Service user and carer experience of South Worcestershire community assessment and recovery serviceDownload (PDF 404KB)
Summary of report content
Healthwatch Worcestershire identified a need to gather feedback on South Worcestershire Community Assessment and Recovery Service (CARS), following a report by the Care Quality Commission (CQC) in January 2020 which identified concerns. They spoke to 199 people via two surveys – one for service users and the other for carers.
CARS aspire to allocate a Care Coordinator within four weeks of a referral to the service being accepted, but only 53% of respondents say they do not have one. Of those who say they have a Care Coordinator, only 40% were allocated within six months.
Just over half of respondents have a Care Plan and where they existed the majority are reportedly limited to treatment which falls short of CARS’ own intentions. Some respondents with a plan reported they were out of date and sometimes had not been revisited for years. Of those who say they have a Care Plan only 40% felt their views were fully heard in the planning of their treatment.
Whilst CARS aspire to involve all Carers in the Care Planning process and 71% of respondents report having a Carer, only 36% were able to contribute to the Care Plan.
Concerns about aspects of communication were a common theme and encompassed information, awareness and access to support. Some Service Users have a lack of clarity about CARS and what is included/not included and indeed what the service they are receiving is called.
Just over a third of service users said they were made aware of their rights and only 37% said they knew how to make a complaint.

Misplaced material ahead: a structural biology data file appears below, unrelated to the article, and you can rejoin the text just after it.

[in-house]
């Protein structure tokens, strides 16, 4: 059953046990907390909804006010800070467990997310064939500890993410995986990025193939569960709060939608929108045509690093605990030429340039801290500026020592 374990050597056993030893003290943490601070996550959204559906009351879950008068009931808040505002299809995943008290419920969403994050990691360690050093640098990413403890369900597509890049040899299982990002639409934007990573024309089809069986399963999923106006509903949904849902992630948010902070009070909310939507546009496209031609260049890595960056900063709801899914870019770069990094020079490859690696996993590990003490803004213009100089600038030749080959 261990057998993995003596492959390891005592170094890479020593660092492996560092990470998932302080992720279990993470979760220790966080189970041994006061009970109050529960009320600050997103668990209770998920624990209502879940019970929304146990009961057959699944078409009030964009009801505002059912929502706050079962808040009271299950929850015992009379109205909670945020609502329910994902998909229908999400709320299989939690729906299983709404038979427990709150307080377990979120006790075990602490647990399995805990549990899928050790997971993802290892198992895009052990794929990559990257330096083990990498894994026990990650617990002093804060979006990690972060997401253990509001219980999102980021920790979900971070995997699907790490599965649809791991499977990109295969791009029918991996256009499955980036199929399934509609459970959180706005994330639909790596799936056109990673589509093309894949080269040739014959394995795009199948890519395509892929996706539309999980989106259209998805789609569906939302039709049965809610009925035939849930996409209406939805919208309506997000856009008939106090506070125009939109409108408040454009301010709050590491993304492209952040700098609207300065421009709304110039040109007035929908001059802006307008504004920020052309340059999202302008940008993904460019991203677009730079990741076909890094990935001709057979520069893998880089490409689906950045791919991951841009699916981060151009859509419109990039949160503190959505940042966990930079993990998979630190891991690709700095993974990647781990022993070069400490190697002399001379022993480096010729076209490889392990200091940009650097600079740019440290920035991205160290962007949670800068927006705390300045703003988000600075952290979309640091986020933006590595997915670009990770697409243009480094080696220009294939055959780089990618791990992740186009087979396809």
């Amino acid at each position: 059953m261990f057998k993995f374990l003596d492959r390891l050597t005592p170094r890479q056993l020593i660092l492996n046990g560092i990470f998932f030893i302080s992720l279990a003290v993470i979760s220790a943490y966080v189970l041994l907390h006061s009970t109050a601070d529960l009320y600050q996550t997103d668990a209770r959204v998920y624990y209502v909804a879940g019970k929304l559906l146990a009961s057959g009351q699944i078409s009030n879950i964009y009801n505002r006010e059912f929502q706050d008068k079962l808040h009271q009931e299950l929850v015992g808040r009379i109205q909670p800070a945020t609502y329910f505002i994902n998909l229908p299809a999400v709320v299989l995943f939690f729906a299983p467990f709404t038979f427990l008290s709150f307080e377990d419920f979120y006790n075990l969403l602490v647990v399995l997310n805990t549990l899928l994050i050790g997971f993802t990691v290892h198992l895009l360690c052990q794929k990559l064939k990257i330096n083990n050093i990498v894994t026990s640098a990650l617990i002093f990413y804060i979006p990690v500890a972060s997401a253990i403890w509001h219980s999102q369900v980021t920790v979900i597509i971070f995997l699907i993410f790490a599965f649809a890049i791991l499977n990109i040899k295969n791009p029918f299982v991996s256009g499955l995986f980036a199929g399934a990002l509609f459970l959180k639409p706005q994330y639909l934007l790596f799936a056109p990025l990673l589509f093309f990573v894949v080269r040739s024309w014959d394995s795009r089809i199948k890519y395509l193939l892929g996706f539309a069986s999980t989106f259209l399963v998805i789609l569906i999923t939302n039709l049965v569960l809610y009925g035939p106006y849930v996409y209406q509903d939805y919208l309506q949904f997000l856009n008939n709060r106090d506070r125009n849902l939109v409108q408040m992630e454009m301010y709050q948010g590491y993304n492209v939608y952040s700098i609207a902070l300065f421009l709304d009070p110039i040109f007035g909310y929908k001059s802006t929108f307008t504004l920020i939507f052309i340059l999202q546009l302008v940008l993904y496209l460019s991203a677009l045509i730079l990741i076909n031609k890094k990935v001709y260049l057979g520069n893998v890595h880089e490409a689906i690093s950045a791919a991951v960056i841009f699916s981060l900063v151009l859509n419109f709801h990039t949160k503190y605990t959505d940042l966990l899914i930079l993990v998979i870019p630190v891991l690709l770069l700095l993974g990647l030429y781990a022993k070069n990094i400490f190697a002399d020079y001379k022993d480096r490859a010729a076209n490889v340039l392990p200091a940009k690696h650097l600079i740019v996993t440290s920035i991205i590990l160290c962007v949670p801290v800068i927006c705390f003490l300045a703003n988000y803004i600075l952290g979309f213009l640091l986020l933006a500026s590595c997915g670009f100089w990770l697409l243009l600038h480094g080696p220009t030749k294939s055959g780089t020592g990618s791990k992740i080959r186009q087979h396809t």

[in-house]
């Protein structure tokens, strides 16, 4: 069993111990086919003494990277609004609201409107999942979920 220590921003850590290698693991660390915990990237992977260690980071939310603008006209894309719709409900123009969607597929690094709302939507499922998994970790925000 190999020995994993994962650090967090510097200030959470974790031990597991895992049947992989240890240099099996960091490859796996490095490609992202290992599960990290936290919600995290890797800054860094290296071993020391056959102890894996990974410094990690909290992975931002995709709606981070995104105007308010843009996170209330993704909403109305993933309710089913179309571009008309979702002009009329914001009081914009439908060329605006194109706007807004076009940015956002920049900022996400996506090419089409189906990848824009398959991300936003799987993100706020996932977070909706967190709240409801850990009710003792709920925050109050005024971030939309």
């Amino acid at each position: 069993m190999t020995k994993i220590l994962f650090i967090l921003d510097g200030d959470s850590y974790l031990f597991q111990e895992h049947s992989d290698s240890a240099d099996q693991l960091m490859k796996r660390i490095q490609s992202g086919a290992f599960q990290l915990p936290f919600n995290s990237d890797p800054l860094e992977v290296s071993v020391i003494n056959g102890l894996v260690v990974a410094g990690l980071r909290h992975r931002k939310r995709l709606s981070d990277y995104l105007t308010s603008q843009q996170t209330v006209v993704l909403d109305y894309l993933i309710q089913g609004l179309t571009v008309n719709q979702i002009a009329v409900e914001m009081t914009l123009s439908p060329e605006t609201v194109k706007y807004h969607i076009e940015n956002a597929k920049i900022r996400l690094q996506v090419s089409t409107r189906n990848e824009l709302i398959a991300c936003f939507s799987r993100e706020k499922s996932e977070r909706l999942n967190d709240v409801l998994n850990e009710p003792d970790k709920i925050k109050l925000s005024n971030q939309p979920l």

It would appear that there is still work to be done in addressing the concerns raised by the CQC. Concerns were expressed by some about accessing support, some had difficulties when contacting the service – particularly if they didn’t have a Care Coordinator.
A consistent theme regarding staff turnover emerged from respondents and the impact this had on their treatment. For many this resulted in a loss of treatment and a lack of continuity. Some people were left without any support or contact from the team.
Two key themes emerge from Carers and relate to involvement and support. Whilst 24% of Carers express satisfaction with CARS, the majority have significant concerns about their experience. Half of Carers report they were not included in the care planning process and comments reveal some feel there is significant expectation of them.
It is of concern that so few Carers are identified by CARS not least because of the lack of support being made available to them and a duty of care. There is a risk too that safeguarding considerations may be overlooked.
It is important that Carers are supported to stay well in their caring role and findings reveal that information about support groups is only made available to some. No one said they had received information about coping skills or courses/groups that would help to develop these skills. Whilst 67% said they knew who to contact if the person they support were to feel very unwell again, 33% did not. 57% of respondents say they were not made aware of their rights and 41% did not feel they were treated with dignity and respect. Only 53% were sure they knew how to make a complaint.
The report contains 12 recommendations centred on communication, care coordination and planning and information to carers.